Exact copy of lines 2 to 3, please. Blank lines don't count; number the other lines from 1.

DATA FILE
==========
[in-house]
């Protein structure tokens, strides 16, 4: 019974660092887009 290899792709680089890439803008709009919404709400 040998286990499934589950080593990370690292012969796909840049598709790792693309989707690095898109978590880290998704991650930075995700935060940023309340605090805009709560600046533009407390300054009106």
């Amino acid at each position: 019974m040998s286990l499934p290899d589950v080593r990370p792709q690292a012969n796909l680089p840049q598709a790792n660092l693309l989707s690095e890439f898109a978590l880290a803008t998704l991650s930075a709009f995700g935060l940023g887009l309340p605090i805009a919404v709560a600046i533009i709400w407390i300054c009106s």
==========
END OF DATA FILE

């Protein structure tokens, strides 16, 4: 019974660092887009 290899792709680089890439803008709009919404709400 040998286990499934589950080593990370690292012969796909840049598709790792693309989707690095898109978590880290998704991650930075995700935060940023309340605090805009709560600046533009407390300054009106």
């Amino acid at each position: 019974m040998s286990l499934p290899d589950v080593r990370p792709q690292a012969n796909l680089p840049q598709a790792n660092l693309l989707s690095e890439f898109a978590l880290a803008t998704l991650s930075a709009f995700g935060l940023g887009l309340p605090i805009a919404v709560a600046i533009i709400w407390i300054c009106s």